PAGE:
Increased range choice
Excellent automatic gearbox
Higher loading heights
Long higher gears
Earlier this year Volkswagen launched its all-new Crafter. Initially only available in front-wheel-drive with a manual gearbox, VW is now readying itself to launch all-wheel-drive, rear-wheel-drive and automatic versions of the van. We’ve looked at the new additions and taken them for a test drive.
Available in both chassis cab or a panel van form, the Crafter covers the 3 to 5.5 GVW range. There are two wheelbases lengths, with three vehicle lengths and three roof heights for panel vans as well as single or double cab chassis. Built in Poland at an brand new VW owned facility, the Crafter is all-new, and no longer shares a platform with the Mercedes-Benz Sprinter. Instead the chassis is being shared with Volkswagen Group sister-brand MAN as the TGE. Power comes from a 2-litre common rail diesel engine (EA 288) with four power outputs of up to 175hp.
In order to simplify the model names in its entire range when Crafter launched, the naming structure for Volkswagen vans changed. Standard VW Caddy vans start off the sequence by getting an L1H1 tag, referring to its standard length and standard height, while a long-wheelbase Maxi van becomes an L2. Transporter vans, being a size larger, start at L2 while the smallest length Crafter being larger still is an L3. Roof heights follow a similar pattern, with standard height Transporters and Crafters being both H2. The three model lengths for the Crafter are therefore L3 (medium), L4 (long) and L5 (extra-long) while the available heights are H2 (standard), H3 (high) and H4 (super-high).
Previous generation Crafters (built by Mercedes) were available only as rear-wheel-drive (RWD) vans, but in starting from scratch with its own design Volkswagen chose to focus first on front-wheel-drive (FWD) models.
Nearly six months after launch the Crafter will once again be available with driven rear wheels. While FWD vans are ideally suited to the courier and logistics sector thanks to their better payload (due to a less complicated driveline) and a smaller rear entry height, RWD models usually appeal to operators looking to carry weight and tow trailers. The engine is mounted longitudinally rather than the transverse configuration found in FWD and all-wheel-drive vans. RWD Crafter vans will be available with twin rear tyres on 3.5 tonne to 5 tonne vans, and with single rear tyres on 3.5 tonne to 4 tonne models.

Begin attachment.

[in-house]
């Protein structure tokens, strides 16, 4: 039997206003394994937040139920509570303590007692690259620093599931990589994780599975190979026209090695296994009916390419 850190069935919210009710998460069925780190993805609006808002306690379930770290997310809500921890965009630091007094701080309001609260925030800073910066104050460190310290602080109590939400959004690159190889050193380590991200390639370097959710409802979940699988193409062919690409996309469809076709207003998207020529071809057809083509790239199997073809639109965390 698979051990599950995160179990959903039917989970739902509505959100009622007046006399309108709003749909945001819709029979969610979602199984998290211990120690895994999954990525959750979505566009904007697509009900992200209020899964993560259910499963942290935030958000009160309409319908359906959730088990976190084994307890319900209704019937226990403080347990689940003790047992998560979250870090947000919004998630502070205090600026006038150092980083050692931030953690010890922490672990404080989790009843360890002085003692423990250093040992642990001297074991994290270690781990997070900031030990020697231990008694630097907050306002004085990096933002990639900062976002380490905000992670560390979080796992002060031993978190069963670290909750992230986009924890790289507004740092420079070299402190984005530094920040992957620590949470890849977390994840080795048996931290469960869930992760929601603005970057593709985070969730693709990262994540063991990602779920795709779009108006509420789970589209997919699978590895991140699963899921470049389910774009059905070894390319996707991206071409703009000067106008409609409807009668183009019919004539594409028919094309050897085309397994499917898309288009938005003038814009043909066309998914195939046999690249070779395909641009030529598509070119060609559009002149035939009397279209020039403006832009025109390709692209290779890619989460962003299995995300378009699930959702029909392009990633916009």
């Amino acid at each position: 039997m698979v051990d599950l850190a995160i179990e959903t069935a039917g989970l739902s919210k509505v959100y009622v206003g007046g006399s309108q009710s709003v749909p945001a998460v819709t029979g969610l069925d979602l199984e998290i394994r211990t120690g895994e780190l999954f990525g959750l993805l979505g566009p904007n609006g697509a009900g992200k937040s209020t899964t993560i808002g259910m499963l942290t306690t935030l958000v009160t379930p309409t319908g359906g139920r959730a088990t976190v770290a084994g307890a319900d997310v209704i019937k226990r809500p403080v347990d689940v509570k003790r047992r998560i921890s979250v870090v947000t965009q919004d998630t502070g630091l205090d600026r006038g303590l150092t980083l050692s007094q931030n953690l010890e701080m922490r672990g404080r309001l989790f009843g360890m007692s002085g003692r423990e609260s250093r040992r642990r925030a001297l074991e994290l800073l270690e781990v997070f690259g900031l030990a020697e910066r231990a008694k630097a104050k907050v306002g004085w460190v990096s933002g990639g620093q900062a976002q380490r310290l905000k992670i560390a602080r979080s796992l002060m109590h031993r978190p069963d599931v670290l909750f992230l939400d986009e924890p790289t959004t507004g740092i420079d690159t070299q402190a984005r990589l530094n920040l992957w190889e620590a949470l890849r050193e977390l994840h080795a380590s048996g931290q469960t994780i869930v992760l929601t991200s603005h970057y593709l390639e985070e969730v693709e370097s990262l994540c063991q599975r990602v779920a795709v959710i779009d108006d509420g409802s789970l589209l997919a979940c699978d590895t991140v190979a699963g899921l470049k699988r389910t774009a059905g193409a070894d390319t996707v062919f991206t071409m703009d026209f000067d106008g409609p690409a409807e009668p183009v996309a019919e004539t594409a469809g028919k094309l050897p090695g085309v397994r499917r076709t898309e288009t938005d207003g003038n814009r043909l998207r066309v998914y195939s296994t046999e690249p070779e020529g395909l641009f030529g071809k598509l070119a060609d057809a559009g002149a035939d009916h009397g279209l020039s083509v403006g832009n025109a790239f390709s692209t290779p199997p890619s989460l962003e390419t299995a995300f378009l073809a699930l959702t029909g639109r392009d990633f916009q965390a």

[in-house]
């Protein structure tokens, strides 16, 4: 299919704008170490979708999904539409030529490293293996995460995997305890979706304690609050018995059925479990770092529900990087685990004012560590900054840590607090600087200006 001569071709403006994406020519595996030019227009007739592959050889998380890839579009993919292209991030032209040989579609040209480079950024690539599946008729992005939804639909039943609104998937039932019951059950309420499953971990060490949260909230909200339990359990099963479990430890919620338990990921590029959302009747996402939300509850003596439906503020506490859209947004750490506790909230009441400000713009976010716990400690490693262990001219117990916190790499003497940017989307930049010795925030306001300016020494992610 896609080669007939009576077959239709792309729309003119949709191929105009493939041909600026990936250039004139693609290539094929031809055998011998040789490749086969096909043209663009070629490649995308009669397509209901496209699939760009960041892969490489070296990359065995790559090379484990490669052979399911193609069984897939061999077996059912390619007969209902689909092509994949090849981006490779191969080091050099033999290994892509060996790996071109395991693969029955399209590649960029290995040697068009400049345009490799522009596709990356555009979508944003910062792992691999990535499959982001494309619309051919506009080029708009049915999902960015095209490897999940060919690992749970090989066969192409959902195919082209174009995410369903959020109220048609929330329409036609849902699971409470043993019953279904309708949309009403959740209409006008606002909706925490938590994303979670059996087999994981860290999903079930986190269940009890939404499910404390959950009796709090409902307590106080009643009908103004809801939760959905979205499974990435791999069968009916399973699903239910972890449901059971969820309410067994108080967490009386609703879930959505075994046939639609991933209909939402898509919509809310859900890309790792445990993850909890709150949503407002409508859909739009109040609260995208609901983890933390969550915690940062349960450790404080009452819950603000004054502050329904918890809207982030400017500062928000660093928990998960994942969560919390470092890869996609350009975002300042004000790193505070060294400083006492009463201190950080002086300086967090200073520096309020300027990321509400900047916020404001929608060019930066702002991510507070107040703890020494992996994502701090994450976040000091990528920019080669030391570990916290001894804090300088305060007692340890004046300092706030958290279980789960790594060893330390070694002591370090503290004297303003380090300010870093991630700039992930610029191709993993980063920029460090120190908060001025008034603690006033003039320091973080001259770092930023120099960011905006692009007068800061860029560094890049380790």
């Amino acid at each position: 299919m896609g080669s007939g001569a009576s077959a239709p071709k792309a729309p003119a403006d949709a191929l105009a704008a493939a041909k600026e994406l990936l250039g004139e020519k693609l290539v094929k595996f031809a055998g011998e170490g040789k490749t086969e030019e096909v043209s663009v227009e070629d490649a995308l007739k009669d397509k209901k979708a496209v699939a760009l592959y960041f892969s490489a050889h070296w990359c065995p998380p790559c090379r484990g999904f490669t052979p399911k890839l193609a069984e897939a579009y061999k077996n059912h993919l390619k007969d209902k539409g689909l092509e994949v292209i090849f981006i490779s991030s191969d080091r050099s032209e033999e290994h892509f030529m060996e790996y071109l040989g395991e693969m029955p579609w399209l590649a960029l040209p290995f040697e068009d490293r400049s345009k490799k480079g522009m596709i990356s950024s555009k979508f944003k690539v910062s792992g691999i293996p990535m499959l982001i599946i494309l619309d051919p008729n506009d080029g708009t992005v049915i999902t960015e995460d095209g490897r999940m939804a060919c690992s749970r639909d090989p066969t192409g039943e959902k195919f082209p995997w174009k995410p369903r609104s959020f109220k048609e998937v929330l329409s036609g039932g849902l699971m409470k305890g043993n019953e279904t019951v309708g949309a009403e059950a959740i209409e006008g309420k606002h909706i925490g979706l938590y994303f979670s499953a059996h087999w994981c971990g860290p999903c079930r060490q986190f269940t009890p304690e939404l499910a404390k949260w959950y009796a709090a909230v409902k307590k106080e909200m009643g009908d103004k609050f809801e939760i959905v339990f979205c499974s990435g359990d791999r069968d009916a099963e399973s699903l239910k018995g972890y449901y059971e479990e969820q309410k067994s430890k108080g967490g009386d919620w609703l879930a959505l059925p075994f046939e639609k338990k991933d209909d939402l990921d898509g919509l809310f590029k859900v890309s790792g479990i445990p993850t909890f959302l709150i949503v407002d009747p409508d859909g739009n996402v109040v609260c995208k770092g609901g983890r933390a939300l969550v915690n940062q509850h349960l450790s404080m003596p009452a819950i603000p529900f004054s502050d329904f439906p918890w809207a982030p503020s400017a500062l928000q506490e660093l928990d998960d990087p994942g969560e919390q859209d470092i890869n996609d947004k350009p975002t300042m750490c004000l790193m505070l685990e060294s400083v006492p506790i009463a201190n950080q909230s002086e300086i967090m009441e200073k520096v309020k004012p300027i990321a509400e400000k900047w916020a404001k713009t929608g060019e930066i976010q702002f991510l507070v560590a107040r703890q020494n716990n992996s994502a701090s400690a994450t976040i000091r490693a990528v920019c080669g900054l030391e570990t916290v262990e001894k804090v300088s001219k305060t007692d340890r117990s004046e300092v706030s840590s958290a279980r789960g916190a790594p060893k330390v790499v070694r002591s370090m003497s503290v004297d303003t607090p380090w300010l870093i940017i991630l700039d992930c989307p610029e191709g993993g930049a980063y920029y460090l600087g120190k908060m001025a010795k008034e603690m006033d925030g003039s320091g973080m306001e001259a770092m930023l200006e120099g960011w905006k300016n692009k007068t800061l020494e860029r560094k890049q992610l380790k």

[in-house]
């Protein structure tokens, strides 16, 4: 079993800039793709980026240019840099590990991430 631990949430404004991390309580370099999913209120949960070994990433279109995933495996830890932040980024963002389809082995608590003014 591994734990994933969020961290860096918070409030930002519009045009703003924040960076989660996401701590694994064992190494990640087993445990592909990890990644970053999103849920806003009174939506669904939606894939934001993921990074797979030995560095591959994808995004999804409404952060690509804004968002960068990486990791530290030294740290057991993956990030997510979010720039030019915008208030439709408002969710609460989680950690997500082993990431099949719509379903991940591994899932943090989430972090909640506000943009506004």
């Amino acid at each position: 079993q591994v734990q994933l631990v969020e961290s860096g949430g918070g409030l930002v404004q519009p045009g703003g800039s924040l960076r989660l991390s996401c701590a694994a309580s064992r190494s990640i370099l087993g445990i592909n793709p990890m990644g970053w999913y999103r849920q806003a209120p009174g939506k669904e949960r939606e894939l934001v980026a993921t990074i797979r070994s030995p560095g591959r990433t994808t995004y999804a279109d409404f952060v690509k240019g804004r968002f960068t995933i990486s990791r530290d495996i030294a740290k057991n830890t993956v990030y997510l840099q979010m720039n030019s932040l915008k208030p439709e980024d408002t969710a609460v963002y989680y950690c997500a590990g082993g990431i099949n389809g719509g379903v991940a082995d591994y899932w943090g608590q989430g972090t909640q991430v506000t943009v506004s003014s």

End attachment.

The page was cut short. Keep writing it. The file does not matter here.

A maximum 3.5-tonne towing capacity is possible, and total payload can reach 3.1 tonnes. Only the most powerful 175hp CR50 (5 tonne model) will be available in 2017, but in 2018, 3.5 tonne 175hp and 140hp models will be launched as well as a 120hp 5 tonner and a 175hp auto. The added height of the rear loadspace, 100mm more than a FWD van, is the only indication that this is a rear-driven van.
The characteristics are not dissimilar to the FWD model, but with an empty loadspace transmitting the power to the road proved a little tougher in the pouring rain experience during our test. If carrying some weight, we would expect the RWD Crafter to feel even more planted than front-driven variant, however, for those who don’t need to move big weights or tow heavy trailers the FWD is without doubt the better choice – it is after all why VW chose to launch it first.
Motion to all four wheels
Joining the range in September 2017 is a brand new all-wheel-drive version of the Crafter, called 4Motion. The four-wheel-drive Crafter gets a Haldex coupling, an electronically controlled permanent 4x4 system, that can distribute power between the front and rear axles to improve traction.
As much as 60% of the power can be transferred to the rear wheels. Crafter 4Motion models will only be available as 3.5-tonners as either panel vans or chassis cabs, with the 175hp model now available and joined by a 140hp version in Q1 next year. An automatic gearbox will be available in the 4Motion in late 2018. Despite being a relatively niche product, Volkswagen expects sales will come from forestry and construction sectors who will look to utilise the improved traction and make use of the 3 tonne towing capacity.
On the road you’d barely notice the difference between the FWD and the all-wheel-drive 4Motion. In regular conditions, power is almost always passed through the front axle, but on while testing on a muddy dirt track we could feel the subtle shift in drive to the rear as the Crafter easily tackled the trickier surface without the stability control ever needing to interfere as we sailed through treacherous corners and along slick straights.
A six-speed manual transmission is standard, but in order to better accommodate certain customers installing an automatic was a must for Volkswagen. The Crafter is therefore available with an 8-speed torque converter automatic gearbox on FWD 175hp 3.5 tonne vans with a 140hp version arriving later next year. Additional auto models will include a 175hp 4Motion 3.5 tonner early next year, and a 175hp RWD version of the 5 tonne Crafter.
We found the gear changes to be smooth and rapid, with no sign of the usual transmission shunt found in many autos. The seventh and eighth ratio are particularly long, so the gearbox does tend to stay in sixth for a while, but once at a cruise and in top gear it rarely wanted to change down as more gas applied. It will undoubtedly be a hit with courier and supermarket customers looking to iron out any bad driving habits, and with a 140hp engine could even prove quite fuel efficient.